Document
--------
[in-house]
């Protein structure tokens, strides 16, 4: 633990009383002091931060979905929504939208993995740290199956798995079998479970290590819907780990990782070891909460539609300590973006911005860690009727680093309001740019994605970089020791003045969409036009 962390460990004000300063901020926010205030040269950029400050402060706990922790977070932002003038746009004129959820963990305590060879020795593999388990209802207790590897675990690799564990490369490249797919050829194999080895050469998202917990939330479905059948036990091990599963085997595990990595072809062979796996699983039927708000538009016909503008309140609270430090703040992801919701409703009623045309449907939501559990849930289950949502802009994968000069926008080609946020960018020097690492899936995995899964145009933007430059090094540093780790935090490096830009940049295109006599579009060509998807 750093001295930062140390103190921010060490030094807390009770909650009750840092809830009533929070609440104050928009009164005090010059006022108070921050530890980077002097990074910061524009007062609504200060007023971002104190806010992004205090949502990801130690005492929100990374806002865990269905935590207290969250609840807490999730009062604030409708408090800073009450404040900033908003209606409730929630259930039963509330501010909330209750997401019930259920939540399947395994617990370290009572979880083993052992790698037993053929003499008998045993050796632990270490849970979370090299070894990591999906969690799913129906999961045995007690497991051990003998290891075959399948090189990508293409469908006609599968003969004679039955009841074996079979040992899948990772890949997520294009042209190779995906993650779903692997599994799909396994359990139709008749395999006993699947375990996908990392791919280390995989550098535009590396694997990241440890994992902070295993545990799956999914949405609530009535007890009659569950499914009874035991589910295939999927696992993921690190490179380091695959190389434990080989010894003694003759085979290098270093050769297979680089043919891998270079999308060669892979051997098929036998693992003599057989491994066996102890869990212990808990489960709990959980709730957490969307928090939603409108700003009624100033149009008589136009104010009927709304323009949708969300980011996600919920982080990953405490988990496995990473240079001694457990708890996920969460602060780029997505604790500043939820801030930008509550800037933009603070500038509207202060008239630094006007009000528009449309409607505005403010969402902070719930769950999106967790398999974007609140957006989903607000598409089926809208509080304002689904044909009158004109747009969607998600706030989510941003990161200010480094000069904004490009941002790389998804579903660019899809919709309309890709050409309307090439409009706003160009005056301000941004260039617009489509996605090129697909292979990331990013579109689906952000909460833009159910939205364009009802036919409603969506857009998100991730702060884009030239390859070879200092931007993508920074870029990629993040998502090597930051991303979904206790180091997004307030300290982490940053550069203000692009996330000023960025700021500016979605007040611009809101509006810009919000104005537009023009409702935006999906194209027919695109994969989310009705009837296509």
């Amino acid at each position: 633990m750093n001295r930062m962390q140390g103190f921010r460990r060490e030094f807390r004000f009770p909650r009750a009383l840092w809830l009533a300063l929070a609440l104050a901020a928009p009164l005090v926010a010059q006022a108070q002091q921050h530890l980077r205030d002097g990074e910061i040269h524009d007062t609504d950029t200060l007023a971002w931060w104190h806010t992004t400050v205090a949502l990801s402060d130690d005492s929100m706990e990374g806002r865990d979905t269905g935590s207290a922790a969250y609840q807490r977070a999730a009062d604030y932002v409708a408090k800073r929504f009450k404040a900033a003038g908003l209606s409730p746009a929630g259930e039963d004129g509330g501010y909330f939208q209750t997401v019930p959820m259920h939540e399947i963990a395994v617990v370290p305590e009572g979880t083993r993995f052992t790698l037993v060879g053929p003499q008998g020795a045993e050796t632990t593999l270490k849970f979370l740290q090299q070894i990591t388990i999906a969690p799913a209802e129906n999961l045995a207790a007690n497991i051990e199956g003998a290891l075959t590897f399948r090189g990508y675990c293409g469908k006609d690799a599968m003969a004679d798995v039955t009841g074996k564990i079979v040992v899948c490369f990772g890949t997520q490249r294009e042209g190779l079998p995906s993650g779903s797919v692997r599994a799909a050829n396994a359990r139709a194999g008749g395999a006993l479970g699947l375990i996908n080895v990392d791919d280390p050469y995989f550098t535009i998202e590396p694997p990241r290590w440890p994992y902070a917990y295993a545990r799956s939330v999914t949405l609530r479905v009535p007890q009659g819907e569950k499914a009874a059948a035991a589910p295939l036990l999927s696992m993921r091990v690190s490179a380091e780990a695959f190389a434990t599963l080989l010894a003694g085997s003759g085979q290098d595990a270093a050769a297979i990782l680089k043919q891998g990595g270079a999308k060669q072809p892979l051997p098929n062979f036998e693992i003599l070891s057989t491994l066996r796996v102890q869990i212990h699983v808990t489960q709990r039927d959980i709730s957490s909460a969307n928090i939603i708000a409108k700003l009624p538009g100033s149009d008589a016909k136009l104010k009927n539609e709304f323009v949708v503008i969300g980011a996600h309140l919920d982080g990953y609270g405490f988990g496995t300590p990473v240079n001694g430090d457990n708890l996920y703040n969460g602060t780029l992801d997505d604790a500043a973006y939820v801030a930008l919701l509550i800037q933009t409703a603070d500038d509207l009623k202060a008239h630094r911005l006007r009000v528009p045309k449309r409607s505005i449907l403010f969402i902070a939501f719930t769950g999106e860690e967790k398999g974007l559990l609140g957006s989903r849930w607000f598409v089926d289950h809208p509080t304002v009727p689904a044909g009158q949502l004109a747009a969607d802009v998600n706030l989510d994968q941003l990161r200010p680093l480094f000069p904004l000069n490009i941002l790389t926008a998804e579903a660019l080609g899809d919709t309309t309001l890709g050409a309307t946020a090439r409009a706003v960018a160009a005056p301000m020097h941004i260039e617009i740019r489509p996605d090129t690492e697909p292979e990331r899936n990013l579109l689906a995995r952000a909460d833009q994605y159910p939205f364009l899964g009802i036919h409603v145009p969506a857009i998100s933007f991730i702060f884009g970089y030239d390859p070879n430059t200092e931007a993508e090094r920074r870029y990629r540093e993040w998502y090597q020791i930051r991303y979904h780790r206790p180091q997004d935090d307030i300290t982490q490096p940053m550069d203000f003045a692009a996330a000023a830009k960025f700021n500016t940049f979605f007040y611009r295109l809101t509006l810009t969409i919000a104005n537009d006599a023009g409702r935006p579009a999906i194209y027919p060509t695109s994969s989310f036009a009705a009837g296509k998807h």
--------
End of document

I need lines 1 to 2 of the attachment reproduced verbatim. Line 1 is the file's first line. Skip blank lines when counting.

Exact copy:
[in-house]
């Protein structure tokens, strides 16, 4: 633990009383002091931060979905929504939208993995740290199956798995079998479970290590819907780990990782070891909460539609300590973006911005860690009727680093309001740019994605970089020791003045969409036009 962390460990004000300063901020926010205030040269950029400050402060706990922790977070932002003038746009004129959820963990305590060879020795593999388990209802207790590897675990690799564990490369490249797919050829194999080895050469998202917990939330479905059948036990091990599963085997595990990595072809062979796996699983039927708000538009016909503008309140609270430090703040992801919701409703009623045309449907939501559990849930289950949502802009994968000069926008080609946020960018020097690492899936995995899964145009933007430059090094540093780790935090490096830009940049295109006599579009060509998807 750093001295930062140390103190921010060490030094807390009770909650009750840092809830009533929070609440104050928009009164005090010059006022108070921050530890980077002097990074910061524009007062609504200060007023971002104190806010992004205090949502990801130690005492929100990374806002865990269905935590207290969250609840807490999730009062604030409708408090800073009450404040900033908003209606409730929630259930039963509330501010909330209750997401019930259920939540399947395994617990370290009572979880083993052992790698037993053929003499008998045993050796632990270490849970979370090299070894990591999906969690799913129906999961045995007690497991051990003998290891075959399948090189990508293409469908006609599968003969004679039955009841074996079979040992899948990772890949997520294009042209190779995906993650779903692997599994799909396994359990139709008749395999006993699947375990996908990392791919280390995989550098535009590396694997990241440890994992902070295993545990799956999914949405609530009535007890009659569950499914009874035991589910295939999927696992993921690190490179380091695959190389434990080989010894003694003759085979290098270093050769297979680089043919891998270079999308060669892979051997098929036998693992003599057989491994066996102890869990212990808990489960709990959980709730957490969307928090939603409108700003009624100033149009008589136009104010009927709304323009949708969300980011996600919920982080990953405490988990496995990473240079001694457990708890996920969460602060780029997505604790500043939820801030930008509550800037933009603070500038509207202060008239630094006007009000528009449309409607505005403010969402902070719930769950999106967790398999974007609140957006989903607000598409089926809208509080304002689904044909009158004109747009969607998600706030989510941003990161200010480094000069904004490009941002790389998804579903660019899809919709309309890709050409309307090439409009706003160009005056301000941004260039617009489509996605090129697909292979990331990013579109689906952000909460833009159910939205364009009802036919409603969506857009998100991730702060884009030239390859070879200092931007993508920074870029990629993040998502090597930051991303979904206790180091997004307030300290982490940053550069203000692009996330000023960025700021500016979605007040611009809101509006810009919000104005537009023009409702935006999906194209027919695109994969989310009705009837296509």